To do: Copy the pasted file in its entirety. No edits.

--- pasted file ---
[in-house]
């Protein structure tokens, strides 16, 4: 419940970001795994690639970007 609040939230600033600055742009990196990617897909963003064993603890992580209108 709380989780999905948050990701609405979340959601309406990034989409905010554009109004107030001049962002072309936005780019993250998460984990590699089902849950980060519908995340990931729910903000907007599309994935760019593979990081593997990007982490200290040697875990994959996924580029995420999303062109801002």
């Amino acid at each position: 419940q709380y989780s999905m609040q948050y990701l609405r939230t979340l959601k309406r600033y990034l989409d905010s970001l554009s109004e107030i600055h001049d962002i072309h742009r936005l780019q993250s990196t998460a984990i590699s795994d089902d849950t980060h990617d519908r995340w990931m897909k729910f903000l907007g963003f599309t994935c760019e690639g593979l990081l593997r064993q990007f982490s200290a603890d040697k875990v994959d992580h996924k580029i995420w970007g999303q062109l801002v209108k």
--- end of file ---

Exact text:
[in-house]
């Protein structure tokens, strides 16, 4: 419940970001795994690639970007 609040939230600033600055742009990196990617897909963003064993603890992580209108 709380989780999905948050990701609405979340959601309406990034989409905010554009109004107030001049962002072309936005780019993250998460984990590699089902849950980060519908995340990931729910903000907007599309994935760019593979990081593997990007982490200290040697875990994959996924580029995420999303062109801002």
């Amino acid at each position: 419940q709380y989780s999905m609040q948050y990701l609405r939230t979340l959601k309406r600033y990034l989409d905010s970001l554009s109004e107030i600055h001049d962002i072309h742009r936005l780019q993250s990196t998460a984990i590699s795994d089902d849950t980060h990617d519908r995340w990931m897909k729910f903000l907007g963003f599309t994935c760019e690639g593979l990081l593997r064993q990007f982490s200290a603890d040697k875990v994959d992580h996924k580029i995420w970007g999303q062109l801002v209108k």